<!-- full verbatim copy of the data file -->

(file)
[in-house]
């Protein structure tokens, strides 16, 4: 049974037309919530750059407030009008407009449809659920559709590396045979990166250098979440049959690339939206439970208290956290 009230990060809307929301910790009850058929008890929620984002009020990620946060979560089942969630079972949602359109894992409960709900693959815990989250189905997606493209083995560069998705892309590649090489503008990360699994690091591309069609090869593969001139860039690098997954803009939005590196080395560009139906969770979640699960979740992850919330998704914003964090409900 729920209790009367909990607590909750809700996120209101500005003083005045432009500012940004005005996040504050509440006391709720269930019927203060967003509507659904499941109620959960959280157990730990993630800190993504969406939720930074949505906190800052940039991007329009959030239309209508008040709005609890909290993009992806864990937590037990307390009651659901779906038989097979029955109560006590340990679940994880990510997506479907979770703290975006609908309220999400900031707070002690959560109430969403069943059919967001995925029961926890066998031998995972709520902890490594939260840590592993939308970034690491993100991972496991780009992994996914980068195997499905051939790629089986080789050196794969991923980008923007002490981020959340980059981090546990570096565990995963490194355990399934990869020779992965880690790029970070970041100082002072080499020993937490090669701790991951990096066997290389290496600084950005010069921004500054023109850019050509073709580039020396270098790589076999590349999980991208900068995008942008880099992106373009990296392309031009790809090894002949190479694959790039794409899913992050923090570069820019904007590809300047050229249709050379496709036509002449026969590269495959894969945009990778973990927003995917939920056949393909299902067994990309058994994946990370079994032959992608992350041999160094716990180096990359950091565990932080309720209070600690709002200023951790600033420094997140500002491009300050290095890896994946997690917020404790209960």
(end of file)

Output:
[in-house]
């Protein structure tokens, strides 16, 4: 049974037309919530750059407030009008407009449809659920559709590396045979990166250098979440049959690339939206439970208290956290 009230990060809307929301910790009850058929008890929620984002009020990620946060979560089942969630079972949602359109894992409960709900693959815990989250189905997606493209083995560069998705892309590649090489503008990360699994690091591309069609090869593969001139860039690098997954803009939005590196080395560009139906969770979640699960979740992850919330998704914003964090409900 729920209790009367909990607590909750809700996120209101500005003083005045432009500012940004005005996040504050509440006391709720269930019927203060967003509507659904499941109620959960959280157990730990993630800190993504969406939720930074949505906190800052940039991007329009959030239309209508008040709005609890909290993009992806864990937590037990307390009651659901779906038989097979029955109560006590340990679940994880990510997506479907979770703290975006609908309220999400900031707070002690959560109430969403069943059919967001995925029961926890066998031998995972709520902890490594939260840590592993939308970034690491993100991972496991780009992994996914980068195997499905051939790629089986080789050196794969991923980008923007002490981020959340980059981090546990570096565990995963490194355990399934990869020779992965880690790029970070970041100082002072080499020993937490090669701790991951990096066997290389290496600084950005010069921004500054023109850019050509073709580039020396270098790589076999590349999980991208900068995008942008880099992106373009990296392309031009790809090894002949190479694959790039794409899913992050923090570069820019904007590809300047050229249709050379496709036509002449026969590269495959894969945009990778973990927003995917939920056949393909299902067994990309058994994946990370079994032959992608992350041999160094716990180096990359950091565990932080309720209070600690709002200023951790600033420094997140500002491009300050290095890896994946997690917020404790209960």